The Colleges of Medicine of South Africa (CMSA) is an institution of approximately 10,000 medical and dental specialists whose purpose is to promote the highest degree of skill, efficiency, ethical standards and professional conduct for the benefit of humanity and to promote the honour of the medical and dental profession.
The ongoing disturbing inequities in COVID-19 vaccine access worldwide go against the ethics and the efficient use of resources our organisation stands for. The honour of our profession impels us to speak out on this injustice. Those who have the power to change vaccine access, prices and hoarding, but will not, cannot go unchallenged.
Thus far, those with power seem relatively unmoved by calls from across the globe. It is as if, to them, the lives of health workers and the poor in developing countries are expendable. Moreover, their public commitments do not garner our trust, as we see little evidence that they intend to action what they say.
The astonishing speed with which multiple effective COVID-19 vaccines have been developed offers an unprecedented opportunity to prevent unnecessary death and disease, to rebuild health systems and economies and to afford people the right to health care.
This opportunity must not go to waste.
These are our key concerns:
Massive inequality exists in the availability of vaccines between countries and this is projected to continue in the future. Vaccine prices, advance commitments and hoarding means that less-developed countries seem most unlikely to secure sufficient vaccine to cover their health workers, older people and those with comorbidities until after high-income countries have covered their low-risk young people.
We cannot but call out such behaviour that dismisses the lives of the poor and the powerless with such disregard, but whose compatriots were readily called on when clinical trials were undertaken in less-developed countries.
Blocking exports to countries with greater need adds to the immorality. While we understand the need for companies to protect their products to make a profit, the blockbuster earnings being predicted in the face of the deaths and economic destruction brought about by COVID-19 is morally indefensible.
Instead of showing the kind of statesmanship needed at this time, countries are allowing parochial interests to supersede medical science.
Epidemiological logic is that vaccines that work against new, more infectious, more severe variants, should be redeployed to the countries where such variants occur. This could contain the variant’s global spread.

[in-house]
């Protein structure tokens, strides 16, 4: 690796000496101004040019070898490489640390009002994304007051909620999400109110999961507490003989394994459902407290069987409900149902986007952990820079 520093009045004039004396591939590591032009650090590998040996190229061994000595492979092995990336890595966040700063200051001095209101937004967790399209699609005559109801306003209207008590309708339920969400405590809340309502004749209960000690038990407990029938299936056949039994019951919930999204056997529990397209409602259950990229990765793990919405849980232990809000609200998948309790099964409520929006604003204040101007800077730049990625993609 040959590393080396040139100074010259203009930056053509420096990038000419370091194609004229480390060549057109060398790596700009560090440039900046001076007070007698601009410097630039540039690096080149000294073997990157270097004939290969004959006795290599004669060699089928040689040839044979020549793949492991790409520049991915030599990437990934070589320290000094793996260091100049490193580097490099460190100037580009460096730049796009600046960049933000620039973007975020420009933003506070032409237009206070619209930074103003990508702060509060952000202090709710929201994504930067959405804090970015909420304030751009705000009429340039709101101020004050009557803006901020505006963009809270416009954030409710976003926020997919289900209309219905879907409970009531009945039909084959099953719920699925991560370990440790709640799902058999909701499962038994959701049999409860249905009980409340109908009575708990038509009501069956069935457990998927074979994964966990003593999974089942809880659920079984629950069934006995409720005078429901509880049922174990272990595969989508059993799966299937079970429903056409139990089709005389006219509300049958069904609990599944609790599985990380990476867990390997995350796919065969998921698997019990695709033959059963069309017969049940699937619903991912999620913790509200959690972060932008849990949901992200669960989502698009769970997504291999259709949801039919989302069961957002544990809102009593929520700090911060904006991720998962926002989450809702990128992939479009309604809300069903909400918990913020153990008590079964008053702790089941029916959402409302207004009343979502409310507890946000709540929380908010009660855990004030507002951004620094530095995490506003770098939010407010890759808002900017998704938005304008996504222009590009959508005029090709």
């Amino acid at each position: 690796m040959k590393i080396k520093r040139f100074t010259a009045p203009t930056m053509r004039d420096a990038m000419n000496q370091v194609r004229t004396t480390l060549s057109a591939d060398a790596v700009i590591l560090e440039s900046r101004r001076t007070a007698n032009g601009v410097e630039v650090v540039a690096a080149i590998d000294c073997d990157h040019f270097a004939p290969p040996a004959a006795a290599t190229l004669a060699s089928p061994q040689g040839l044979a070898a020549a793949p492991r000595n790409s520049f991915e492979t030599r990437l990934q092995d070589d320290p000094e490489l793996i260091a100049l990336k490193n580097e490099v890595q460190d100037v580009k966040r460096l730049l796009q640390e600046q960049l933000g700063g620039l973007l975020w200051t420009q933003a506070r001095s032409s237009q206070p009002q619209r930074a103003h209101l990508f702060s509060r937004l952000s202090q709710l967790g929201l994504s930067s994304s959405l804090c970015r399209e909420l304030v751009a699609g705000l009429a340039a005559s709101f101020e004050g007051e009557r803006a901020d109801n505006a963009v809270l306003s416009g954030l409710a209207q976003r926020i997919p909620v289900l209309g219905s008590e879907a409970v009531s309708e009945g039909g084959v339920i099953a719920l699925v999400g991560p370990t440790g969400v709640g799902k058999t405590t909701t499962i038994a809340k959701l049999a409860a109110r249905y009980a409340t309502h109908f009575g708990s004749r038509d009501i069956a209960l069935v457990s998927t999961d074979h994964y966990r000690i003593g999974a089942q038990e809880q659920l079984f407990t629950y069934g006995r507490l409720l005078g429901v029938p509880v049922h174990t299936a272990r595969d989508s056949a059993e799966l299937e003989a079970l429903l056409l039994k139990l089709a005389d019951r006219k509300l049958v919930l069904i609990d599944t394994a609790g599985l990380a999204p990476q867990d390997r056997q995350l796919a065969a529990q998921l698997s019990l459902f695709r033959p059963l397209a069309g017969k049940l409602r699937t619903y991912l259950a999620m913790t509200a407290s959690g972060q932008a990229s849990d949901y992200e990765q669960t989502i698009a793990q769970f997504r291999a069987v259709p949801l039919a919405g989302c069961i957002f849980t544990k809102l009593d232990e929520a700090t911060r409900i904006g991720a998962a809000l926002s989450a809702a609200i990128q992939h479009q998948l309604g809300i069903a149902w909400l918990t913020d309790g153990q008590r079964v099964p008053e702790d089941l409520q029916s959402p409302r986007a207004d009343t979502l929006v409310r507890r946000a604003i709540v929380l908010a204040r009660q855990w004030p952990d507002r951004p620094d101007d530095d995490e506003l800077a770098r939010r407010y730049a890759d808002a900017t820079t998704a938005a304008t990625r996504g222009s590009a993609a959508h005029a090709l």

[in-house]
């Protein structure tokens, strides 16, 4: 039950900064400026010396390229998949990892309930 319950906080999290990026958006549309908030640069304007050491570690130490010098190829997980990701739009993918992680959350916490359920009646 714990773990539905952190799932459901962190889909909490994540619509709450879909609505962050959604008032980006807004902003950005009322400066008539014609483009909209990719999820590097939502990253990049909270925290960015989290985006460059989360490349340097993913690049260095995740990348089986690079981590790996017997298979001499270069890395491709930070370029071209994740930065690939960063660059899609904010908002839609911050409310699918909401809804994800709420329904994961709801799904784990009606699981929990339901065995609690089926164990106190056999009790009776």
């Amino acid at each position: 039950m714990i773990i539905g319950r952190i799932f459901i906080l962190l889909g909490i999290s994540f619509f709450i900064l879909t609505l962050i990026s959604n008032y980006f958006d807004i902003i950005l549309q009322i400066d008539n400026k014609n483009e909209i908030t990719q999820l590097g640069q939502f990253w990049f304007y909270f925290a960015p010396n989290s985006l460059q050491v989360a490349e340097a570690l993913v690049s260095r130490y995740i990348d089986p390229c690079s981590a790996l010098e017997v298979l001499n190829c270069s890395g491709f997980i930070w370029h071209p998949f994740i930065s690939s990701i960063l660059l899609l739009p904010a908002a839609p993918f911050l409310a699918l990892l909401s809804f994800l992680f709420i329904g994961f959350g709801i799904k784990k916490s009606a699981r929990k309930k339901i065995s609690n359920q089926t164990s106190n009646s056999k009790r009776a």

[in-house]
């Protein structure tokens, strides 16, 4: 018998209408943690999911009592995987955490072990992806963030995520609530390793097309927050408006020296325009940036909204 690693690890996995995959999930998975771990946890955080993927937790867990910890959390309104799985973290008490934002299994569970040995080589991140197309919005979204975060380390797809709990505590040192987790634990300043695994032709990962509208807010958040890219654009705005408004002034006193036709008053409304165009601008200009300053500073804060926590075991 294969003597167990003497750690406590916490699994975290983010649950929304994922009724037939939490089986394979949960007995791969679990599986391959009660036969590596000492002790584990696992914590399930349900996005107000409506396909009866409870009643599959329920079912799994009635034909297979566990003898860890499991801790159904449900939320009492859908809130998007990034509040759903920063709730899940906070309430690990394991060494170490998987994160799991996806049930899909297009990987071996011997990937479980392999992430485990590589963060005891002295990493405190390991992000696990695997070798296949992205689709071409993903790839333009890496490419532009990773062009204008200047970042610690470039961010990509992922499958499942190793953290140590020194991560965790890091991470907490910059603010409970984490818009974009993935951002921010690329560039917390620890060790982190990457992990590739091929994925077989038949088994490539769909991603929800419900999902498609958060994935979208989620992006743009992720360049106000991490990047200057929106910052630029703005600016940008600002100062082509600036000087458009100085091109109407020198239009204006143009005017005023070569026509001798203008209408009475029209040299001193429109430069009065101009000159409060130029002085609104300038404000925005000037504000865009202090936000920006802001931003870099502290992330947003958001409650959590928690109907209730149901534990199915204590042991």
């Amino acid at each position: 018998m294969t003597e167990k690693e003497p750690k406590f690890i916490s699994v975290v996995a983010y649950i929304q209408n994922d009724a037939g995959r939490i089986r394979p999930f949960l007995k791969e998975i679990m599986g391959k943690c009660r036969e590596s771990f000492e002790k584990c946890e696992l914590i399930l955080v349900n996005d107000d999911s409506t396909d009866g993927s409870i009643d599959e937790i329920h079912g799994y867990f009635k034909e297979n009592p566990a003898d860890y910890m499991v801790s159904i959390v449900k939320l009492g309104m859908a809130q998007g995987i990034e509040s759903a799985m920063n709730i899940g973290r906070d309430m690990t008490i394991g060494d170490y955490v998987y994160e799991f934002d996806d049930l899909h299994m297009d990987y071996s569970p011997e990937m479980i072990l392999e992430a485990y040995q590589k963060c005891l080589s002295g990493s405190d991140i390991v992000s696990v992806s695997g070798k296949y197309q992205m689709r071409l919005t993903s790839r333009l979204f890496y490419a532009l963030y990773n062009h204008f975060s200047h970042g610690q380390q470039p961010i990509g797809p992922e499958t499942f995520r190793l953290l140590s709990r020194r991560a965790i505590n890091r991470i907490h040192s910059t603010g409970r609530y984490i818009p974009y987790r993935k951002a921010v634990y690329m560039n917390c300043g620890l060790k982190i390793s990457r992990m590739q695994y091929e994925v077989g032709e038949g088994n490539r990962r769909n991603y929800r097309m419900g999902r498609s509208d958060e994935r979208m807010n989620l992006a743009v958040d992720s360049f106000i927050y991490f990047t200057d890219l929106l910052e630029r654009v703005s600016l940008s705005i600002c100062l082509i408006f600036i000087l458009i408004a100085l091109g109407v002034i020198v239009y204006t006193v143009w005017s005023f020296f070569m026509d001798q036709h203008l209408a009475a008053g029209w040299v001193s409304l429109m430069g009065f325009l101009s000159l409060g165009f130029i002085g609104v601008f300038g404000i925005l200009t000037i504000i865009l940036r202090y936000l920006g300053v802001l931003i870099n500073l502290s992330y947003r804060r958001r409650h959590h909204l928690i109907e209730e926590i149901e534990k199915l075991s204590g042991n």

In addition to the moral argument, we would have expected government leaders to have come forward with offers to redeploy such vaccines that are committed to them, in their own and interest, but with global benefits.
Where are the moral and science-based leaders? A case in point is the Johnson and Johnson (J&J) vaccine, which has been proven to be effective against the new variant in South Africa. Even though enabling the control of its spread in South Africa and neighbouring countries would help their own countries, the approach seems to be to “let it spread there and batten down the hatches here”.
While we recognise the recent commitment of some J&J vaccine to South Africa and laud the efforts of the South African government to obtain vaccines, the timetable for their delivery seems too slow to block the 3rd or even the 4th epidemic wave and the deaths and global spread that will accompany these. We fear the same if other companies vaccines prove effective against the new variant.
TRIPS a exceptionality on patent protection was written into the statutes of the World Trade Organisation for the public good.
However, as this process is far too slow and cumbersome and of uncertain outcome, India and South Africa proposed a TRIPS waiver to suspend patent protection on COVID-19-related health technologies for the duration of the COVID-19 pandemic. The efforts by countries to block this waiver, which would make vaccines more available at more affordable prices, is deplorable.